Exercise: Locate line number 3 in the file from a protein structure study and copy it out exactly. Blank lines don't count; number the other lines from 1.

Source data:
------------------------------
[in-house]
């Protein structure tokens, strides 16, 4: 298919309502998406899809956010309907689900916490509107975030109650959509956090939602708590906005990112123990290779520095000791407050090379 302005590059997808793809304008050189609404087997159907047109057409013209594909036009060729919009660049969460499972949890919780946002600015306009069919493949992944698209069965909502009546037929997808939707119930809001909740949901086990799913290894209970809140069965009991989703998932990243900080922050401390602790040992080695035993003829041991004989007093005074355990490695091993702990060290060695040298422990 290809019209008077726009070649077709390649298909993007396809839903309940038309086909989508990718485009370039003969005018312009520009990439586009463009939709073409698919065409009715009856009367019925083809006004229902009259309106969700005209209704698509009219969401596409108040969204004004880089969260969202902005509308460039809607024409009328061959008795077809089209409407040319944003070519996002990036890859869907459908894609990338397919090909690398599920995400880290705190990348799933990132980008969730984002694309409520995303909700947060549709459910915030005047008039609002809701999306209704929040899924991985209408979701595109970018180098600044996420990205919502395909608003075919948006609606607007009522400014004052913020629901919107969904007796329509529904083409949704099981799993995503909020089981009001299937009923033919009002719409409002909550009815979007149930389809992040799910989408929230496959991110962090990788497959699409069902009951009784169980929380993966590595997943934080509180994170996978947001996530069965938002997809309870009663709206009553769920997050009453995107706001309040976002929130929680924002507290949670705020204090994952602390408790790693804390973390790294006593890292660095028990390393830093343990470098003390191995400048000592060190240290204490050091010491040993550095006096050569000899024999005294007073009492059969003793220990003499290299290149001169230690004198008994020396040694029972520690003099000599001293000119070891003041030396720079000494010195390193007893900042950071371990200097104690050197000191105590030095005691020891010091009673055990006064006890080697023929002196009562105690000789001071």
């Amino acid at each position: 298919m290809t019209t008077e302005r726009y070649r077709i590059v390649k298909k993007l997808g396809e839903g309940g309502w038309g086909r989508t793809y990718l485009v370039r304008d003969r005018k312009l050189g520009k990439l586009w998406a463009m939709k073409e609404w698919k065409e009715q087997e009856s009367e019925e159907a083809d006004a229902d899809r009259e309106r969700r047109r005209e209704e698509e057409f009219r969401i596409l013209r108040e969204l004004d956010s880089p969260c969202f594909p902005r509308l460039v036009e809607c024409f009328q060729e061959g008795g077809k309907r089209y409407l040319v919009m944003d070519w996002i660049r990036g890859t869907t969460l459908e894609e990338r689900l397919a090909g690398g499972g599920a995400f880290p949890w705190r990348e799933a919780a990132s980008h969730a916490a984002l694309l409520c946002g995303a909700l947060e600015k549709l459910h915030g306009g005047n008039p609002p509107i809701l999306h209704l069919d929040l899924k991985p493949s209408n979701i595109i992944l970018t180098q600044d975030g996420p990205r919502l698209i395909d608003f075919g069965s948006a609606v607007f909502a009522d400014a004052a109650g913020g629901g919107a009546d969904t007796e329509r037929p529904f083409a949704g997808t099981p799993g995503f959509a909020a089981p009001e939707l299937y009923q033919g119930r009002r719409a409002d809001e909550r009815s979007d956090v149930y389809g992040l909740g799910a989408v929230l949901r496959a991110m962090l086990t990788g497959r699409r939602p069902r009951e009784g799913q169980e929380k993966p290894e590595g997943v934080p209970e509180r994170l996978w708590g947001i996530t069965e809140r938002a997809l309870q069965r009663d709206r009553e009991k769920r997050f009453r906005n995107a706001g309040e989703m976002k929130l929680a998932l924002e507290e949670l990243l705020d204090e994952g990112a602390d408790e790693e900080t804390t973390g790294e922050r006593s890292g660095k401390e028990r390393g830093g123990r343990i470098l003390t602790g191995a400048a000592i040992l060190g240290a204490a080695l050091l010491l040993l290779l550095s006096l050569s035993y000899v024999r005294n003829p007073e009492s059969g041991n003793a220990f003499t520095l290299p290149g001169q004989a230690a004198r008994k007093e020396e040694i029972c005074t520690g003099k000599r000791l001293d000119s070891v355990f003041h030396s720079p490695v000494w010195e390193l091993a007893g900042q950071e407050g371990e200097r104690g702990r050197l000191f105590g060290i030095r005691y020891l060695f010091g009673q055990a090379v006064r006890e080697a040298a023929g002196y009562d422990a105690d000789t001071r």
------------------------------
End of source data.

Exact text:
């Amino acid at each position: 298919m290809t019209t008077e302005r726009y070649r077709i590059v390649k298909k993007l997808g396809e839903g309940g309502w038309g086909r989508t793809y990718l485009v370039r304008d003969r005018k312009l050189g520009k990439l586009w998406a463009m939709k073409e609404w698919k065409e009715q087997e009856s009367e019925e159907a083809d006004a229902d899809r009259e309106r969700r047109r005209e209704e698509e057409f009219r969401i596409l013209r108040e969204l004004d956010s880089p969260c969202f594909p902005r509308l460039v036009e809607c024409f009328q060729e061959g008795g077809k309907r089209y409407l040319v919009m944003d070519w996002i660049r990036g890859t869907t969460l459908e894609e990338r689900l397919a090909g690398g499972g599920a995400f880290p949890w705190r990348e799933a919780a990132s980008h969730a916490a984002l694309l409520c946002g995303a909700l947060e600015k549709l459910h915030g306009g005047n008039p609002p509107i809701l999306h209704l069919d929040l899924k991985p493949s209408n979701i595109i992944l970018t180098q600044d975030g996420p990205r919502l698209i395909d608003f075919g069965s948006a609606v607007f909502a009522d400014a004052a109650g913020g629901g919107a009546d969904t007796e329509r037929p529904f083409a949704g997808t099981p799993g995503f959509a909020a089981p009001e939707l299937y009923q033919g119930r009002r719409a409002d809001e909550r009815s979007d956090v149930y389809g992040l909740g799910a989408v929230l949901r496959a991110m962090l086990t990788g497959r699409r939602p069902r009951e009784g799913q169980e929380k993966p290894e590595g997943v934080p209970e509180r994170l996978w708590g947001i996530t069965e809140r938002a997809l309870q069965r009663d709206r009553e009991k769920r997050f009453r906005n995107a706001g309040e989703m976002k929130l929680a998932l924002e507290e949670l990243l705020d204090e994952g990112a602390d408790e790693e900080t804390t973390g790294e922050r006593s890292g660095k401390e028990r390393g830093g123990r343990i470098l003390t602790g191995a400048a000592i040992l060190g240290a204490a080695l050091l010491l040993l290779l550095s006096l050569s035993y000899v024999r005294n003829p007073e009492s059969g041991n003793a220990f003499t520095l290299p290149g001169q004989a230690a004198r008994k007093e020396e040694i029972c005074t520690g003099k000599r000791l001293d000119s070891v355990f003041h030396s720079p490695v000494w010195e390193l091993a007893g900042q950071e407050g371990e200097r104690g702990r050197l000191f105590g060290i030095r005691y020891l060695f010091g009673q055990a090379v006064r006890e080697a040298a023929g002196y009562d422990a105690d000789t001071r």